How to Use BrowserSync for Faster Development

BrowserSync is an automation tool that makes web development faster. In the past we've automated a lot of actions like compilation of SASS files, image compression etc. BrowserSync brings a whole new type of automation to the table with batteries included.

BrowserSync makes your tweaking and testing faster by synchronizing file changes and interactions across many devices.

Features of BrowserSync

  • Live reloading: This is probably the most important feature of BrowserSync. change your code and the page is auto-reloaded. Live reloading works across many browsers and devices.
  • Interaction synchronization: It means that all your actions are mirrored across every browser. This little feature is useful for testing, especially, when testing across many devices. You can also customize what actions are mirrored across browsers.
  • Simulate slower connections: I believe you are expecting users from all over the world, and some countries are not fortunate enough to have fast internet connection; BrowserSync has a feature that you can use to throttle your website connection speed.
  • URL history: BrowserSync logs all browsing history so you can push a test URL to all devices.
  • Extra: BrowserSync is compatible with many task runners like GULP and Grunt. And they work across many operating systems.

How does BrowserSync Work?

First off, BrowserSync creates a small server, but if you already have a server setup, BrowserSync can hook into that server and act as a proxy. Next, it injects a javascript file on every page; This file makes use of WebSockets to communicate between the server and the client to watch changes to your code or browser action. As soon as BrowserSync detects an action it performs a page reload.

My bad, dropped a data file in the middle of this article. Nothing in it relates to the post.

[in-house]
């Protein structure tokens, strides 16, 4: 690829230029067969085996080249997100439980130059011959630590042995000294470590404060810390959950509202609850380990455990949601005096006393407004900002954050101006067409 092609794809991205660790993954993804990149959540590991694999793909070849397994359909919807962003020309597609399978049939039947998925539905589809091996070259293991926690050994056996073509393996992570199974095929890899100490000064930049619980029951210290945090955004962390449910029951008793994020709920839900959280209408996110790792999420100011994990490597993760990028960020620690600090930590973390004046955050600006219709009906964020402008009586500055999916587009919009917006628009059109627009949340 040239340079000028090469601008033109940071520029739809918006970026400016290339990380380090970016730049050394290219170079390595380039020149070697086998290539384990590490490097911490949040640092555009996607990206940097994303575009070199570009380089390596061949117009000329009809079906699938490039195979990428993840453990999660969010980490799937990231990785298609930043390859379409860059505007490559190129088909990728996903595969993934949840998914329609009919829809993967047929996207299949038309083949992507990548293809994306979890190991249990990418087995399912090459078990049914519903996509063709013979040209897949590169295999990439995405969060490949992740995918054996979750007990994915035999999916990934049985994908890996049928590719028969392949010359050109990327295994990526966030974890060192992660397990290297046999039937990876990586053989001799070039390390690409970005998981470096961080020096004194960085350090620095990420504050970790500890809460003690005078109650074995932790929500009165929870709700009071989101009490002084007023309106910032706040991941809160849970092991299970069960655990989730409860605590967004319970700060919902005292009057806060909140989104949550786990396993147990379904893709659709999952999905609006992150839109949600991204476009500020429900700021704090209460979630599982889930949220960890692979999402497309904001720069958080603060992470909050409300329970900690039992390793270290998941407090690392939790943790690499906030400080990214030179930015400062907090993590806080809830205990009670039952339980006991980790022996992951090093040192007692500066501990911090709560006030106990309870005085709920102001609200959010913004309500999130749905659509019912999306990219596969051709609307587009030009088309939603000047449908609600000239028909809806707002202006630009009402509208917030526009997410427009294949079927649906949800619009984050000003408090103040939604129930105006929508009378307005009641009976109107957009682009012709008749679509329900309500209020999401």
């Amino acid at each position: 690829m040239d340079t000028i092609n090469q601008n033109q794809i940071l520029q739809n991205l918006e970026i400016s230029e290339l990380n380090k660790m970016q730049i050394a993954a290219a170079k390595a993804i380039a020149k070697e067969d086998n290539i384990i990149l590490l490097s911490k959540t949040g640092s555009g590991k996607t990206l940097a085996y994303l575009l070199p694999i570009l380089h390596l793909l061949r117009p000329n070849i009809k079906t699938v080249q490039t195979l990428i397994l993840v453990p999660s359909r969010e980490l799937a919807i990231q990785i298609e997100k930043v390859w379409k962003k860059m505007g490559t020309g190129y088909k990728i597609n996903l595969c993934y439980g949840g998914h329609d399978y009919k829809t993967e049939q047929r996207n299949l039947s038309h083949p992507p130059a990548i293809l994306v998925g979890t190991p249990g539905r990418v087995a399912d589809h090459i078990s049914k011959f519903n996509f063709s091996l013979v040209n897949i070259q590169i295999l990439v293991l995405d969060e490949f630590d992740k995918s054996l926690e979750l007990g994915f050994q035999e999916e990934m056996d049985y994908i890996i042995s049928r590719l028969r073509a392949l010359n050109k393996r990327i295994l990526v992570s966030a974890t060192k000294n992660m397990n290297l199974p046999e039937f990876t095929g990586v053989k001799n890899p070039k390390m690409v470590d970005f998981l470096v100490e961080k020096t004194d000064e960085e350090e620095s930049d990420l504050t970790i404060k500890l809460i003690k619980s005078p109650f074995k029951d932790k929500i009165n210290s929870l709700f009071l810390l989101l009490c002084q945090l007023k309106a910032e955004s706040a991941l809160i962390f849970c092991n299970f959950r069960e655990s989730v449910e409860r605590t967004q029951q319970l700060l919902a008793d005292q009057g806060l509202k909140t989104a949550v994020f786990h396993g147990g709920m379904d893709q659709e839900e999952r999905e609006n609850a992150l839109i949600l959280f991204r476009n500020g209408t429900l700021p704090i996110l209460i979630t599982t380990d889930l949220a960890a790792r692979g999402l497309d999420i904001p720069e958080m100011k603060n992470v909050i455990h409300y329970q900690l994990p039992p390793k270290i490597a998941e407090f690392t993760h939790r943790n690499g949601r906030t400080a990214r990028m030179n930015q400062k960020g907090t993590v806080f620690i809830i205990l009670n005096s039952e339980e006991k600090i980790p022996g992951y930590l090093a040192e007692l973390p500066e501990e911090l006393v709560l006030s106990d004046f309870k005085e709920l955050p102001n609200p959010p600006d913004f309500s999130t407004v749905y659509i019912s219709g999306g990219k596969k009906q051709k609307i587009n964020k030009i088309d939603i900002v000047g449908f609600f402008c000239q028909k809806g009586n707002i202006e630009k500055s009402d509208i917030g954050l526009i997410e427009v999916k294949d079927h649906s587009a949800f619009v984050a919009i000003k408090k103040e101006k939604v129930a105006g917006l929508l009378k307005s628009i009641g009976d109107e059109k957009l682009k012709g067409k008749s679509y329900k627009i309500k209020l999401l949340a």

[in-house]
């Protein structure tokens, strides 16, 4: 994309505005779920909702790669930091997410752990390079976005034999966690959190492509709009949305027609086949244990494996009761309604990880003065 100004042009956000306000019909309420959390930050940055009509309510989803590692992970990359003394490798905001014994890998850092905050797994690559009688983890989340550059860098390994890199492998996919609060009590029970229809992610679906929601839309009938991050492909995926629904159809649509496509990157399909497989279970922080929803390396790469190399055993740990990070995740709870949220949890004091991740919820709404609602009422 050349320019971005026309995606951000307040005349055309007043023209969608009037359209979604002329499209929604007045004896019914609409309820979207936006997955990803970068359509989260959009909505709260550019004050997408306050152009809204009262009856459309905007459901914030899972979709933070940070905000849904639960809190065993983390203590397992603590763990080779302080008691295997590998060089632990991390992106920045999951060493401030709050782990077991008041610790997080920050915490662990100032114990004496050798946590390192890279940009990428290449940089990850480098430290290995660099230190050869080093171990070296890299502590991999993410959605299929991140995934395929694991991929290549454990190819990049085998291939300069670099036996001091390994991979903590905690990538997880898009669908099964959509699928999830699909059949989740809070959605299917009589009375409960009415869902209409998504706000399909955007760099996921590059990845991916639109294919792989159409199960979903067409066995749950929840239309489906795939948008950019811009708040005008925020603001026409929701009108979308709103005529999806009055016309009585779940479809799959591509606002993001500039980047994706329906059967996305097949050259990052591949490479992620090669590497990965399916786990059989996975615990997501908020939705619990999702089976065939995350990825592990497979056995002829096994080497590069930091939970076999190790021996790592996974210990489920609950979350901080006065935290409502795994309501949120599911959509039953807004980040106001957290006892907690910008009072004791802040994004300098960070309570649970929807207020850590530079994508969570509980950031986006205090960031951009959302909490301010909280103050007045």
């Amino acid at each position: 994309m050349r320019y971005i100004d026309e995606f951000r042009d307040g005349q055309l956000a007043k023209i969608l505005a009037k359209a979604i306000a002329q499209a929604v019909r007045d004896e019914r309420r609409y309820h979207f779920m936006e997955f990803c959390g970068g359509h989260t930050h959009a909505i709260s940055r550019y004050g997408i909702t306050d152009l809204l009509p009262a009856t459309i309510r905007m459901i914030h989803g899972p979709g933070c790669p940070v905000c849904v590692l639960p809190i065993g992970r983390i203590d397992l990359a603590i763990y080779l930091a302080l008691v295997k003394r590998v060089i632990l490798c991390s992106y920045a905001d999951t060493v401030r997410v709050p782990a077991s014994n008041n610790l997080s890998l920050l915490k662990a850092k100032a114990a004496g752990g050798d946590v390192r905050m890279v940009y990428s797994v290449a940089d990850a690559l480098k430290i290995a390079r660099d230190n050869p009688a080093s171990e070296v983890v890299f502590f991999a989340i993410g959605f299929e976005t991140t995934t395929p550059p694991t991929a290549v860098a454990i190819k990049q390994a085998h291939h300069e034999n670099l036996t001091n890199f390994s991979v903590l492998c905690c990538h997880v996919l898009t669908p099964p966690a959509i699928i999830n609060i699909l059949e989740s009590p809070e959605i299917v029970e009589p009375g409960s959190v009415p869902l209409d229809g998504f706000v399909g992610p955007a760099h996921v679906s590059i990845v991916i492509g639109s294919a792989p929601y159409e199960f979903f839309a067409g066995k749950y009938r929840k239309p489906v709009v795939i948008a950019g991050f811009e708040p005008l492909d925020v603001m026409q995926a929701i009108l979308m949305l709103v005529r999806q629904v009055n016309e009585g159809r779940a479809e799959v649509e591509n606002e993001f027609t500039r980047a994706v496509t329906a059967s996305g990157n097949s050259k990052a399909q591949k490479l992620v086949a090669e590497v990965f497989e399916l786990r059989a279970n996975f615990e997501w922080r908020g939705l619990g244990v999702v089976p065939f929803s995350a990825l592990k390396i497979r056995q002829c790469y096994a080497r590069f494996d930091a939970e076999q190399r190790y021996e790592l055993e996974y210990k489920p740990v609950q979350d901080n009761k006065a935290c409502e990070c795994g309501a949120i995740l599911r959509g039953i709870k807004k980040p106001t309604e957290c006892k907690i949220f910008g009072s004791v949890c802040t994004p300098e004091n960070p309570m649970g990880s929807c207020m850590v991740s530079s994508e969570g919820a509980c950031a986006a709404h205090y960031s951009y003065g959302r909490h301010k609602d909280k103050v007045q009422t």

Install BrowserSync

BrowserSync is an npm package, as such it needs Node.js installed. To install BrowserSync, just open a terminal and:

npm install -g browser-sync

To check if BrowserSync installed, in your terminal type

browser-sync --version

You should get BrowserSync version. At the time of writing this article, the current version installed is 2.11.1.

Using BrowserSync

First we will use BrowserSync with static files. Assuming you have a directory structure like:

And from the root of your project directory run the following command

browser-sync start --server --files "*.html, css/*.css"

This instructs BrowserSync to watch all HTML and CSS files. Once you run the command, a browser window opens in the default browser serving the directories root file, in this case index.html. In the console of the running BrowserSync start command, you should see the following result.

  • Local: represents the address on your local machine with which you can view the project.
  • External: represents the address that any user on you local network(LAN or wifi) can view the project.
  • UI: will be talked about below.

BrowserSync and Gulp task-runner

Still one of the best task-runners available to the community. To set up a BrowserSync GULP task, we need to have GULP installed. To install GULP, just run the following command:

npm install -g gulp

In the root of your project folder, create a file named gulpfile.js. In that file create a gulp task named browser-sync.

var gulp = require('gulp');
var bs = require('browser-sync').create(); // create a browser sync instance.

gulp.task('browser-sync', function() {
    bs.init({
        server: {
            baseDir: "./"
        }
    });
});

To trigger this command, from the terminal run

gulp browser-sync